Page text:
Variations in maternal diet at the time of conception affect DNA methylation at specific genes in offspring reports a study in Nature Communications this week. This indicates that a mother’s diet causes persistent changes of the DNA of her children, which could, in theory, influence their development.
Branwen Hennig, Robert Waterland and colleagues studied women in rural Gambia who encounter extreme differences in diet throughout the year caused by climate changes during rainy and dry seasons. They find that infants conceived by these women during the rainy season have higher methylation levels in all six genes studied than those infants conceived in dry season. They show that this pattern can be predicted using biomarkers detected in the mother’s blood that was collected around the time of conception.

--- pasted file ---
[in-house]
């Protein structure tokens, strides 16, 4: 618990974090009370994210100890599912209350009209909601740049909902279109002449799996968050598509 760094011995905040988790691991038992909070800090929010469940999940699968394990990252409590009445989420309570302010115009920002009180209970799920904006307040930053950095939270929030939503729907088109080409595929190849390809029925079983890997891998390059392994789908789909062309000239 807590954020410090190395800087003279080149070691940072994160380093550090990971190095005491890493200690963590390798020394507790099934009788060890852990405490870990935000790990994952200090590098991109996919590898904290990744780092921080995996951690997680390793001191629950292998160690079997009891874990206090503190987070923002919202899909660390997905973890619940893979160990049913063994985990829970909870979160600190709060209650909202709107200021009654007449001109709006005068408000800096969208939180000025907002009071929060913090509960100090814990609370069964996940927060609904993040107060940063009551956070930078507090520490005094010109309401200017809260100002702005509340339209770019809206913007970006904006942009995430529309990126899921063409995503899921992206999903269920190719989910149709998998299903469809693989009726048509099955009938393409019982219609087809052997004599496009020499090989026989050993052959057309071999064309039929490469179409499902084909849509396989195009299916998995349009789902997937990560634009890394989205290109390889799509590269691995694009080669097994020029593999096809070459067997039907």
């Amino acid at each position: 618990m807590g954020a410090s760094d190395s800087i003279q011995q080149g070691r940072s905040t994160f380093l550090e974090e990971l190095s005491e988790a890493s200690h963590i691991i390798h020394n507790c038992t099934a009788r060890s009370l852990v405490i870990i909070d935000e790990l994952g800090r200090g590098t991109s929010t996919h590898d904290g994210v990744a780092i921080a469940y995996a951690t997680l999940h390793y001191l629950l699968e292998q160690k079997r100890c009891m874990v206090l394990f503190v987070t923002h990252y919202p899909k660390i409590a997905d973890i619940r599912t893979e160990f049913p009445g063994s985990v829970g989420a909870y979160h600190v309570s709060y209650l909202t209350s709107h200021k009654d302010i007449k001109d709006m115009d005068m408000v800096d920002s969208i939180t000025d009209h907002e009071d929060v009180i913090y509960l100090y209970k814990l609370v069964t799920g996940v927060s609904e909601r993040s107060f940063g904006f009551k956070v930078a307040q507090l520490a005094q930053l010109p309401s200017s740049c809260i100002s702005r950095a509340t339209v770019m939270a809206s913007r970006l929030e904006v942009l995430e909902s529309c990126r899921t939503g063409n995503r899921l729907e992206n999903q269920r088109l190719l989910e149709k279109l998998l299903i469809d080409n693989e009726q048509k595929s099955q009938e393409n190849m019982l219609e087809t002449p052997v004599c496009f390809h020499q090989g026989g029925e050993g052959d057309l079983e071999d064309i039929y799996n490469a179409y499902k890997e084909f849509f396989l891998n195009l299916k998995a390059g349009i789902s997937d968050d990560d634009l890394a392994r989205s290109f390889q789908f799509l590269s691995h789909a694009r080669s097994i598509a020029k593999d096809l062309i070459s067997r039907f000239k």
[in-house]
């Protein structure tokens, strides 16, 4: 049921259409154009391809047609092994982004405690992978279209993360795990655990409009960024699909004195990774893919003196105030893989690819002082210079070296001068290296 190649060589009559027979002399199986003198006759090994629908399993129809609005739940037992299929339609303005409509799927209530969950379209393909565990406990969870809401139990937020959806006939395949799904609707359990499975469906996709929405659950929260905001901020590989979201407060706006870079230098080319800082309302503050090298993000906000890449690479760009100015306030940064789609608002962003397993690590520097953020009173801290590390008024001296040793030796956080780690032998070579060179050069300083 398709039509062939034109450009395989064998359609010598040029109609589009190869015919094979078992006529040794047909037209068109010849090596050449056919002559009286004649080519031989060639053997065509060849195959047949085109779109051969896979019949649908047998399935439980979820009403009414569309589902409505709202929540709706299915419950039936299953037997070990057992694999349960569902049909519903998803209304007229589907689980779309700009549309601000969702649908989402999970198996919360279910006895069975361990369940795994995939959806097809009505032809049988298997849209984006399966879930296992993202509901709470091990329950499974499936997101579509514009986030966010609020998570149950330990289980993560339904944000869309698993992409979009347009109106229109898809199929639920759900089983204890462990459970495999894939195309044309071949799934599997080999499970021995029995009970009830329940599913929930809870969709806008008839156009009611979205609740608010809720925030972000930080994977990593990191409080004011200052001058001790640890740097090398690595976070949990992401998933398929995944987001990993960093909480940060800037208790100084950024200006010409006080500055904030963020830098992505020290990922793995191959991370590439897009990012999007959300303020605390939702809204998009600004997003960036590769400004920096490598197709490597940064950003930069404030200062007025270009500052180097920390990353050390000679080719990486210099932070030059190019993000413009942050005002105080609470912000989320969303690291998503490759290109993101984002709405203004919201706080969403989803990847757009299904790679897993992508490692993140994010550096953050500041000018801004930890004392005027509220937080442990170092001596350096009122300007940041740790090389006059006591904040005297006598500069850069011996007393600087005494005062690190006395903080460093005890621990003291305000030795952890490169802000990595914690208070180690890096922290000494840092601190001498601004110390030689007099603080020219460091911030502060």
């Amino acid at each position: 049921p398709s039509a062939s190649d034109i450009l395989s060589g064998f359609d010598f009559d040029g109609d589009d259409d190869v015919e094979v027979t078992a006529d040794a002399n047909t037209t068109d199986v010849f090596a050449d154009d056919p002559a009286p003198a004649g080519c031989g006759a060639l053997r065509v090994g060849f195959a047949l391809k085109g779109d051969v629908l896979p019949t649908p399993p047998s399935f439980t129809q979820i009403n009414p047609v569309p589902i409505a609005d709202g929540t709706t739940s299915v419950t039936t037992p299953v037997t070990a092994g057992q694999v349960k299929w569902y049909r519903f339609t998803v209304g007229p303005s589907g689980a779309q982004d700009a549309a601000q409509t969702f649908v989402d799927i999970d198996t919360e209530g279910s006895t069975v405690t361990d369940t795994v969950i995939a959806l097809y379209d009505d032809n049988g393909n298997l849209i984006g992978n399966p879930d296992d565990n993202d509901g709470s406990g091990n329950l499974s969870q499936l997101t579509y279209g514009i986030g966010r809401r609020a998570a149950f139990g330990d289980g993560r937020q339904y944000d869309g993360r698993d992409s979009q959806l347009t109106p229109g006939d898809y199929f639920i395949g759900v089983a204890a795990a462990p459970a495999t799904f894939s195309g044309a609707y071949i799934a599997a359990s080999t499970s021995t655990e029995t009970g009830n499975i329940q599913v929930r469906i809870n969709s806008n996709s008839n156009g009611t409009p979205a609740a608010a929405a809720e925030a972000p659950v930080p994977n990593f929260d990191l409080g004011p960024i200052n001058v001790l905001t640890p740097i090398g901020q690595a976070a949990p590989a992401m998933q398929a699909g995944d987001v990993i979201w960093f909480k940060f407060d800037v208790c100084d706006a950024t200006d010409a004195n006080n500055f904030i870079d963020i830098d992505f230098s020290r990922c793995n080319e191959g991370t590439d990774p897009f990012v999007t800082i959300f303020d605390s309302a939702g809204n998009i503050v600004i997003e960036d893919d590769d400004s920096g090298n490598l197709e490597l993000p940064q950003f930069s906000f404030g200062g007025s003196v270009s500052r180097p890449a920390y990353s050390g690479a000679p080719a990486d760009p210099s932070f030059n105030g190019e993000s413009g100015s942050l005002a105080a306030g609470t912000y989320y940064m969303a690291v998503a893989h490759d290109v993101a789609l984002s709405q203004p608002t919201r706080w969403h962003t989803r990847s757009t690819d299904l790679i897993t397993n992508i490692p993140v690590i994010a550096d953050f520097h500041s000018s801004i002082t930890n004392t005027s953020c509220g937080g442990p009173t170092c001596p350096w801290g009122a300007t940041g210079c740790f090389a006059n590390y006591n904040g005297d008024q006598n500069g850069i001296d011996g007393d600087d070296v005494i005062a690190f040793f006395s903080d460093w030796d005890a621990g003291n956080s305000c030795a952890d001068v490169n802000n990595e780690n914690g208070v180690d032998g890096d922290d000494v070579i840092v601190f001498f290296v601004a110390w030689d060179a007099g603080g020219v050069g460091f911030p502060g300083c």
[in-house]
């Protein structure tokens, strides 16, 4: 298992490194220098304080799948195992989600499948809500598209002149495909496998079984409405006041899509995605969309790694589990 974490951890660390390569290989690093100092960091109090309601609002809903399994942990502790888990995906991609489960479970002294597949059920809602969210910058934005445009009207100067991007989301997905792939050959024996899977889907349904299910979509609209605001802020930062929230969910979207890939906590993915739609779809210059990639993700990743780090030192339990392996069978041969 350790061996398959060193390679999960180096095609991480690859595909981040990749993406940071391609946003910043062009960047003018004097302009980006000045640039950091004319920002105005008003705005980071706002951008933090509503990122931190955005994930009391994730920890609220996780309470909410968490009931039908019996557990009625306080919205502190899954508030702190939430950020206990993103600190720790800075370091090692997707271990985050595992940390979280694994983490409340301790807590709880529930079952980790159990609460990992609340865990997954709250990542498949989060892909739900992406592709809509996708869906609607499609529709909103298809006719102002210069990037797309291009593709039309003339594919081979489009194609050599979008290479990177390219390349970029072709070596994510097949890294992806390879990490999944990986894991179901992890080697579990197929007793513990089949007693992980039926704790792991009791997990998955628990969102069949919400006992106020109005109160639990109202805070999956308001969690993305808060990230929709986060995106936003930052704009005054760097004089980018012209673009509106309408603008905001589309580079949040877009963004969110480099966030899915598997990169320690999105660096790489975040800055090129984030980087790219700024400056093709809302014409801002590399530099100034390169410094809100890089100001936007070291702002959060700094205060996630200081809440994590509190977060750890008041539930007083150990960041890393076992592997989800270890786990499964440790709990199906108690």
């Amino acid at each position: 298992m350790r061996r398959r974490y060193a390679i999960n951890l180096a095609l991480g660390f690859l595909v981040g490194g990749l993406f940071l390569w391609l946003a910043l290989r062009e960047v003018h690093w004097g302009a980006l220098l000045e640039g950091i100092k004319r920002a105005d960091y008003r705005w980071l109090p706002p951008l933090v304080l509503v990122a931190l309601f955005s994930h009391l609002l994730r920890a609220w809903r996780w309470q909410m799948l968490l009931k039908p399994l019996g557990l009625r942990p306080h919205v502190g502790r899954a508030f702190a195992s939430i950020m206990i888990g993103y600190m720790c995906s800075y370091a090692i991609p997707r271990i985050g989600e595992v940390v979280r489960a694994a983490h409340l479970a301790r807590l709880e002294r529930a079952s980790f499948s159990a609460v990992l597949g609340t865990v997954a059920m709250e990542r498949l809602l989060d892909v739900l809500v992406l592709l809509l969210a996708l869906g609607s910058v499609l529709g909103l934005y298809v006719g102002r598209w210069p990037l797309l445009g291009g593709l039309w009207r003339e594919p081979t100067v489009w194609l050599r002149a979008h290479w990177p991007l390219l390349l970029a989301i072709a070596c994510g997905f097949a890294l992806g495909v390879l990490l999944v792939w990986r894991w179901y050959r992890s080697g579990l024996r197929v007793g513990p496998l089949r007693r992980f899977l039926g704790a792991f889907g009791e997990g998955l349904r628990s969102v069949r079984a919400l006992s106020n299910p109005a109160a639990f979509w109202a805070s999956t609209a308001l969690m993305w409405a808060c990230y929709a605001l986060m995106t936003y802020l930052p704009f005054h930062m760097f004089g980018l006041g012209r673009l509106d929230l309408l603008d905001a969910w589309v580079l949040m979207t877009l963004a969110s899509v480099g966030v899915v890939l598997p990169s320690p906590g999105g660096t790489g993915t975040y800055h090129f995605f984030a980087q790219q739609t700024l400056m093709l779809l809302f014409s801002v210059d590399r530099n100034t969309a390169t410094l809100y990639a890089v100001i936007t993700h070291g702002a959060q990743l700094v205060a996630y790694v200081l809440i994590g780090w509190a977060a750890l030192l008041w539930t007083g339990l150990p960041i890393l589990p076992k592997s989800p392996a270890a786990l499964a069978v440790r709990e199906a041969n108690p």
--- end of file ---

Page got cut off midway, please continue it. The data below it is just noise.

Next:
While this study determines that DNA modifications in offspring do occur due to maternal diet, further research will be required to establish whether these changes translate to long-term effects on children’s health and well-being.